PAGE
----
SunPower Corporation (NASDAQ:SPWR) has spent the last few years just trying to survive in the solar industry, and has made some mistakes along the way. It's gone from expanding solar farm development to exiting utility-scale development entirely, even abandoning its traditional solar cells for that market. In residential and commercial solar it's struggled to keep up with the cost and efficiency improvements of commodity suppliers, putting pressure on margins.
This year the company has demonstrated that its technology investments in what are known as A-Series and P-Series solar panels are beginning to pay off. P-Series is growing like crazy, and A-Series is just showing its potential. If both products continue to gain momentum and SunPower can build scale, it could be on a growth path once again and be a top renewable energy stock if all goes well.
The product you didn't know SunPower needed
When SunPower announced the acquisition of Cogenra and its technology in 2015, which ultimately become the P-Series product, there were high hopes but a lot of skepticism about how effective the product could be. Cogenra hadn't produced solar panels at scale, and SunPower was losing ground in utility-scale solar markets because its premium products were too expensive.
The biggest move SunPower made to produce P-Series panels at scale was a joint venture with TZS in China. SunPower would provide the technology, and TZS would provide most of the capital, manufacturing expertise, and low-cost manufacturing access for the P-Series. If successful, the companies said they could ramp to multiple gigawatts (GW) of production relatively quickly. Now that's proving to be true, with CEO Tom Werner saying in the Q3 2019 conference call:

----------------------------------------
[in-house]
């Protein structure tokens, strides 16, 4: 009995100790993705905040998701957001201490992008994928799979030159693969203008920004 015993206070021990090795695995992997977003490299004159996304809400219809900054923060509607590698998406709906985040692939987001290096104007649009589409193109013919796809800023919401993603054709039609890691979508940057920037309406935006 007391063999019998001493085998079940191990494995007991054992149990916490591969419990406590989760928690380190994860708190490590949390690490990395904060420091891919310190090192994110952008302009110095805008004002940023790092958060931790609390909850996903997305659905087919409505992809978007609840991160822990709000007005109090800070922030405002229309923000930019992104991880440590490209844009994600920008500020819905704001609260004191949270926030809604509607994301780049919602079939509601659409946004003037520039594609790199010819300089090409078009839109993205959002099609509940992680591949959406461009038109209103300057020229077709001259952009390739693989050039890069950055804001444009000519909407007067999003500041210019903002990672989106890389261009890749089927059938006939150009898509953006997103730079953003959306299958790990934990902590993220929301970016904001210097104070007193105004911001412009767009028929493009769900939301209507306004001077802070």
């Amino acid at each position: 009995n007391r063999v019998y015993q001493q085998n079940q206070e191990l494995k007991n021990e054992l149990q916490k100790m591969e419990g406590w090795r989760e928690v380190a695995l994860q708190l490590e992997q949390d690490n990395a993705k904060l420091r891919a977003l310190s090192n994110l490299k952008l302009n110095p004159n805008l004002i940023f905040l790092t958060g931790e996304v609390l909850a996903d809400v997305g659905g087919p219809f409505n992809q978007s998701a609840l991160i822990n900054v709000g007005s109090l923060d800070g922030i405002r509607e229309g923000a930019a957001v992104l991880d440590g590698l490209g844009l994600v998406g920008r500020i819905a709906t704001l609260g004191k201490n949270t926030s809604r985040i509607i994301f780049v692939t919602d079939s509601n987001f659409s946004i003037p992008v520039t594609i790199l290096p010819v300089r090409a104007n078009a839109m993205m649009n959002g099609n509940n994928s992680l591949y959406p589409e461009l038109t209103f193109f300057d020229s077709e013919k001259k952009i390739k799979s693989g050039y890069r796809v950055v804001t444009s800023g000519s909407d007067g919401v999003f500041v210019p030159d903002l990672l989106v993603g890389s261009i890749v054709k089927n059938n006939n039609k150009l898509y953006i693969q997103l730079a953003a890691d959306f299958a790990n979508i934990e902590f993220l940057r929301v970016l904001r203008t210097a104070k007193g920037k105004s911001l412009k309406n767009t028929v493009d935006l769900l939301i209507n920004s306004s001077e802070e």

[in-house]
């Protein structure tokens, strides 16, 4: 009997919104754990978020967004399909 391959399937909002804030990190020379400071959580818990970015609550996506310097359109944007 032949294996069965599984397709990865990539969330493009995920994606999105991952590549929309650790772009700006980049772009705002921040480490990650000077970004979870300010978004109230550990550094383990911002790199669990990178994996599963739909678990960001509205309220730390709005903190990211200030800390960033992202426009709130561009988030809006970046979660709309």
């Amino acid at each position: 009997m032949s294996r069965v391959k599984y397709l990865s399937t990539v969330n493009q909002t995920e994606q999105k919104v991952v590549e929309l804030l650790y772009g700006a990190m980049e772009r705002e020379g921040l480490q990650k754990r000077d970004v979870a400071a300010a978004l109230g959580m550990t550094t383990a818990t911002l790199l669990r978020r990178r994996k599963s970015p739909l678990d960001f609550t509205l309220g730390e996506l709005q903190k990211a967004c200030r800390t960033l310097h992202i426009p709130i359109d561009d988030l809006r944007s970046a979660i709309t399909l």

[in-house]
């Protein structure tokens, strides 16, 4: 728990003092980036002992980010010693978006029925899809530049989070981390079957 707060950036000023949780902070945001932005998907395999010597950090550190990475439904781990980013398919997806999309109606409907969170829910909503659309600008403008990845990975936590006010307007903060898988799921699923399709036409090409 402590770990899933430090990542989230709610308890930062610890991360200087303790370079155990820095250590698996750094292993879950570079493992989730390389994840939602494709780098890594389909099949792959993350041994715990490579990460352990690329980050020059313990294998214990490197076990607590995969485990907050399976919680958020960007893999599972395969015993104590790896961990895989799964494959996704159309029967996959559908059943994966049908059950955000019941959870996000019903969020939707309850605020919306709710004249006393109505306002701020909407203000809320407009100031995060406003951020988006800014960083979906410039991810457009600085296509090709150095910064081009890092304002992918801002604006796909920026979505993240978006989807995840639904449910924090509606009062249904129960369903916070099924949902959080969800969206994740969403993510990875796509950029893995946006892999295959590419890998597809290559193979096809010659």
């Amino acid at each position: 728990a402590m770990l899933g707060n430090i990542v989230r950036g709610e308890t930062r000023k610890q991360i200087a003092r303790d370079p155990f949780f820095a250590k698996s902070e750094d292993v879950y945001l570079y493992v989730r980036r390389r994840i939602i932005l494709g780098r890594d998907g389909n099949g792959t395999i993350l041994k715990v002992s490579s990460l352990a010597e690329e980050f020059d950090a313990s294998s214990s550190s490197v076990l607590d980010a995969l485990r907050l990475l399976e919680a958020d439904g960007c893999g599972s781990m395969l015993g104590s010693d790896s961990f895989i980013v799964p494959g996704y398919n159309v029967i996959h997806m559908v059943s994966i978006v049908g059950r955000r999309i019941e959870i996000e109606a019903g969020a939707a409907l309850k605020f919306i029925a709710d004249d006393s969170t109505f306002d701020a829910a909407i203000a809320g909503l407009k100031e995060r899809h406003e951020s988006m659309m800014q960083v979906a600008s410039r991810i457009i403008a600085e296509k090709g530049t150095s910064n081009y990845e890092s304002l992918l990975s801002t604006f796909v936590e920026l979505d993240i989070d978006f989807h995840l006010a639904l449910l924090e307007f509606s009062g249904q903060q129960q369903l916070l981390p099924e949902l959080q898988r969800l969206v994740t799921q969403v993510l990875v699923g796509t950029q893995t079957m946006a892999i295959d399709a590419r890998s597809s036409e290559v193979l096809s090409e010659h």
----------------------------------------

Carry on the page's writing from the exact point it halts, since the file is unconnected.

The first P-Series modules were produced by the JV at the end of 2017, and in 2018, we sold just under 300 megawatts of panels from the JV. In 2019, we expect that our sales volume of JV-produced panels will grow to almost 1.2 gigawatts, more than a fourfold increase.
The run-rate of production is now 2 GW, and the two companies are discussing expanding that further. Combined with 100 MW of production of the P-Series in Oregon this year, the product is a growth engine for SunPower.
P-Series fills the commercial and utility-scale channel with a cost-competitive product, and enables SunPower to leverage its dealer networks in those markets. It's never going to be a high-margin product, but it'll fill out markets where the A-Series can't compete.
Growth on SunPower's home turf
While P-Series growth is great, the product is primarily sold to dealers and competes with commodity solar panels. The A-Series product, which is differentiated by its higher efficiency, has a higher margin for SunPower, and higher sales-price-per-watt-produced. The company doesn't disclose specific margins for the product, but management has said that it's the highest margin panel the company makes.
What the A-Series lacks is scale. There's only expected to be about 250 MW of A-Series production in late 2019 and early 2020, which pales in comparison to the output of the largest manufacturers in the world, which are producing 10-40 times that much product in their manufacturing plants.
What SunPower's management is trying to do is find a partner to help build the scale needed for A-Series panels. The company can't afford to spend hundreds of millions of dollars to build production at scale, but sees the value in leveraging a partner to make that investment. We don't know yet what a deal would look like, but if SunPower can start producing A-Series solar panels at a gigawatt scale, it may be possible to get back to consistent profitability, or even growth.
Pushing growth is SunPower's plan
To stay competitive, SunPower has little choice but to find ways to scale its manufacturing technology. The company has shown that its differentiated products sell well in the solar industry, particularly in commercial and residential markets, so expanding production to lower costs and reach more customers should be a big win.
If SunPower can leverage its partnerships to expand manufacturing over the next few years, it could be a solid solar stock once again. It's making progress, but now the rubber hits the road with those growth plans.